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Review: The Con X Is a Worthy Tribute to Tegan and Sara

A decade ago, some critics wrote off Tegan and Sara’s The Con for lacking queerness, “genuine” fragility, and material the White Stripes could potentially cover. But the album’s unashamed vulnerability didn’t alienate their younger fans, and now, the Children of The Con are all grown up. They’ve filtered the Canadian duo’s fifth album through shoegaze, DIY indie, and synthpop on The Con X, an album of covers to mark its recent 10th anniversary. The Con X pushes together artists that could only feasibly coexist in this space, and delineates the specific yet universal nature of the pain Tegan and Sara explored on the original record. 

The Con X lacks paint-by-numbers, direct translations of Tegan and Sara’s work, but a handful of covers play it close to the album’s original sentiments and sounds. Part-time cover artist Ryan Adams keeps the jaunty, chanting energy of “Back In Your Head” and meshes it with The Cars, resulting in a take that will ring authentic to fans longing for something reminiscent of the original. Bleachers’ “Burn Your Life Down” strips down the instrumentation and amps up the intimacy, with Jack Antonoff’s up-close, voicemail-styled confessions and pleas effectively conveying the song’s sense of loss. On a high point of the album, Shamir, whose forearm is adorned with a “Like O, Like H” tattoo, brings the ode to a troubled childhood into a teen’s basement circa 1993. It plays like a YouTube rip of a demo in every sense, from the one-mic vocal take to the simplistic instrumentation. Shamir’s take feels the most genuine as a cover; its iteration comes the closest to the many fan covers that have entertained college kids at acoustic nights throughout the years. For an artist who’s moving away from the glimmering disco sound that brought him the laud of music journalists and towards something earthier and jagged, “Like O, Like H” is a success in every sense.

The vast majority of the album, however, repackages Tegan and Sara’s guitar-backed lyricism into atmospheric pop and electronic sounds. Perhaps the most novel reimagining is Shura’s take on “The Con,” which displaces the dizzying desperation of the original with a muted longing, her 808ed vocals resting over a mostly stagnant soundscape. Kelly Lee Owens’ “Soil, Soil” is a more legible take on The Cocteau Twins‘ delicate sound: the piano-backed pleading harmonies of the original are replaced with gauzy softness, the lyrical content stripped to the single refrain of “All you need to save me…,” reshaping the song into an unsolvable mystery. PVRIS’ “Are You Ten Years Ago” features gorgeous vocals from Lynn Gunn and an acoustic guitar nod to T&S, with Gunn creating a fascinating rhythm with the lyrics. Some may dismiss PVRIS’ bewitching pop as a too glossy take on a song that was anything but, but the well-tuned, perfected synth pop shouldn’t be so easily dismissed by purists, especially as Tegan and Sara themselves have turned to pop music. The biggest blessing, however, is Mykki Blanco’s left-field “Knife Going In,” a cover that allows Tegan and Sara’s lyricism to go to places that the duo’s specific brand of indie rock couldn’t take them. Mykki Blanco’s industrial take lurches and unsettles, perfectly encapsulating the dark morbidity and nightmarish paranoia of Sara’s lyrics.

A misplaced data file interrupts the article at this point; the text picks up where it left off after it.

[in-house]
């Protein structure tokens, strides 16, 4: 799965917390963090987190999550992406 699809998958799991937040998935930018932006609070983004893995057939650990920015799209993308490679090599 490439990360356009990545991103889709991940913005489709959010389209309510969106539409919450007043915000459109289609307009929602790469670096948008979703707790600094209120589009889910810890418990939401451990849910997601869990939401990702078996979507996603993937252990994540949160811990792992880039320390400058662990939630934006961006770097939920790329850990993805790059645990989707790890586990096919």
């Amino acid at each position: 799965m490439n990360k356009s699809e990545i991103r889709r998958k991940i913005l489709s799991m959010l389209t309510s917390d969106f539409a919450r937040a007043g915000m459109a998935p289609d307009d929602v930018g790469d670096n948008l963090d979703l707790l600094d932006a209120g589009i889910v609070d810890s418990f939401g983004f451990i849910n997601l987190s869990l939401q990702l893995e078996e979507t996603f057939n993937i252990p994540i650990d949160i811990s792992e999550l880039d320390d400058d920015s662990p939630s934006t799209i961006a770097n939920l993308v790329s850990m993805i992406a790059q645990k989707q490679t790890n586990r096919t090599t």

Touring and performing an album detailing her divorce and the death of her grandmother, the duo’s frankest work to date, was painful for Sara Quin. (She described the period to Billboard as “really profoundly depressing.”) And for all the dust some critics and fans kicked up over what they perceived as inauthenticity or over-sentimentality, the frankness spoke to a wider audience: The album was their first to hit the Billboard charts, and to date, has sold the most U.S. copies of their career. “The songs don’t really feel like mine or my story anymore—they feel the audience’s,” Sara explained. “I feel like it’s more important to sort of let them have control over it, you know?” The Con is Shura’s, and Shamir’s, and Ryan Adams’, and for us to pin our memories onto and reinterpret as we see fit.